By now, it’s no secret that the air show industry faces a daunting demographic challenge as the Baby Boomer generation ages and the up-and-coming Millennial generation becomes our industry’s prime target. And, increasingly, ICAS members are recognizing that overcoming the challenges of an aging air show fanbase will require identifying and implementing new marketing strategies that will reach this younger generation while there is still time to avoid a crisis.
So, how do we tap into these new ideas to attract Millennials?
Although there are many answers to this question, a number of air shows have discovered that working with outside-the-industry public relations agencies is one possible solution. Even though most of these companies have never promoted an air show, they often have excellent contacts in the local market, advanced social media marketing skills and a better understanding of how to promote air shows to younger audiences.
For Thunder Over Michigan, a show that went from doing its own advertising in-house to recently hiring local marketing professionals, the outcome has
“To go to a local agency was a real eye opener,” Thunder Over Michigan President Kevin Walsh said. “They have a better feel for the market for special events. They have a tab on ‘let’s not launch the tickets on this day because there’s something else happening that day.’ They are trying to time our announcements so as to realize the greatest return for us.”
Even though the firm they chose had never promoted an air show, Walsh states that their in-depth knowledge of and marketing expertise in the Detroit special events industry have been invaluable.
“I think the benefit is huge. It’s true that we are in the special events business, so we shouldn’t say we’re in the air show business,” Walsh said. “In my market, I compete with the Detroit Tigers. I compete with every local music festival and fair. I don’t compete with other air shows.”
In addition to identifying an air show’s competitors in their respective market, an outside firm can also provide assistance in scoring good deals for ad buys, finding year-round opportunities to market tickets in the community, and introducing strategies that have worked for other events.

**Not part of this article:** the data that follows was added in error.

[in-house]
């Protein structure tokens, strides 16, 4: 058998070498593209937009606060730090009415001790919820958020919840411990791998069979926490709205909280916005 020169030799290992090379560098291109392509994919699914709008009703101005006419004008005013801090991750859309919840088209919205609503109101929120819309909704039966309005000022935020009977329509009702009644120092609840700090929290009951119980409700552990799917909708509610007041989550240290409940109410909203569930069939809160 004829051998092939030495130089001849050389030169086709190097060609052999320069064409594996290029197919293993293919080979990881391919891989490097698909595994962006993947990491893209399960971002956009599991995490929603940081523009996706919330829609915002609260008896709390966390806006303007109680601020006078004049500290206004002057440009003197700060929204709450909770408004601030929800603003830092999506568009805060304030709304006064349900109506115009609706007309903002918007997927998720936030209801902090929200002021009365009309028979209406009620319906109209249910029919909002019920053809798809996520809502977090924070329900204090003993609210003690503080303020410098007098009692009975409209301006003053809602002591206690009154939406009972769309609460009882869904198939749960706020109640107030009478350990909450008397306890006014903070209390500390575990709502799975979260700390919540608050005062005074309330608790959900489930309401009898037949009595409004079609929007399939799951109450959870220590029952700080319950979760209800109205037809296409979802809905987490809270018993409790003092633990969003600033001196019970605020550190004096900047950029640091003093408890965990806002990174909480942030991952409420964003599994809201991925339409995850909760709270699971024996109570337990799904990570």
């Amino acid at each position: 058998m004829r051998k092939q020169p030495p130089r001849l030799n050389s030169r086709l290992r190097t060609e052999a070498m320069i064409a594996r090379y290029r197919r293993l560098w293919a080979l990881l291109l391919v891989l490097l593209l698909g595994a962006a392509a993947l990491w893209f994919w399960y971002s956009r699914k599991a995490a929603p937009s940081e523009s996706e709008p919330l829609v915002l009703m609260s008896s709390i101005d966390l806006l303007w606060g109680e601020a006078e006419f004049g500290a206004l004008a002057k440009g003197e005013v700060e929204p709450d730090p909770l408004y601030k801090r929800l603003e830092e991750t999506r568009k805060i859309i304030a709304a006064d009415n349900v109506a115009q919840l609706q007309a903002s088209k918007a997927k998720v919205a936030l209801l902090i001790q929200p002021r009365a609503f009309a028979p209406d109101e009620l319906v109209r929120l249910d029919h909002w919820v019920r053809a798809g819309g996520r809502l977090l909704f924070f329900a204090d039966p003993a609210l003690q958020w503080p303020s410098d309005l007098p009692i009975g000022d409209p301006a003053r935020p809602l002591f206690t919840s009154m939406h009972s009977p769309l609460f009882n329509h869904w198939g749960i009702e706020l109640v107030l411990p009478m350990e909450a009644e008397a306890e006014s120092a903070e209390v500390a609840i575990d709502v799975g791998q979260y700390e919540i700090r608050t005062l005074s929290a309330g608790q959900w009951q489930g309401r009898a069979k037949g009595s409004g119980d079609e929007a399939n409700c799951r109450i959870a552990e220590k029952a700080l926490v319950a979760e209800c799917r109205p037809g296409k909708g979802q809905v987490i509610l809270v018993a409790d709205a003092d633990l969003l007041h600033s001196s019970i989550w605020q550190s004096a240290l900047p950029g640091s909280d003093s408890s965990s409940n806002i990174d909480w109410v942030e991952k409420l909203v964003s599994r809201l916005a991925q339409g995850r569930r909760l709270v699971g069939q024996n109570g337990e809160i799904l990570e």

The Abbotsford International Airshow, another show that has recently transitioned to outsourcing their marketing, has been able to strengthen its social media presence by developing original content and maintaining continuous communication with its fanbase. The company the show selected had significant experience in promoting to younger audiences through such events as food truck and beer festivals.
“It was important to us to find a social media team that had a connection to [the Millennial] market,” Operations Manager Dave Reith said. “That’s the market we really need to be looking more and more towards because, even though our core is families and young families with children, Millennials are quickly becoming that core.”
According to Reith, their decision was twofold:
“Number one was the opportunity to get ideas and have somebody with an outside perspective who is more into events- and business-related marketing – rather than just air shows – working on our social media and online presence,” Reith said.
The second reason was a capability issue. Although the show could largely handle its own social media for nine or ten months of the year, their marketing group has been able to take it over during the 60 days leading up to the show, so that the show management can focus on the event itself.
“One of the reasons we wanted to pick somebody who had a lot of experience in marketing to events that appeal to younger audiences is because they understand that,” Reith said. “It’s about creating a conversational space between you and the audience. They understand that and have come to the table with lots of great ideas.”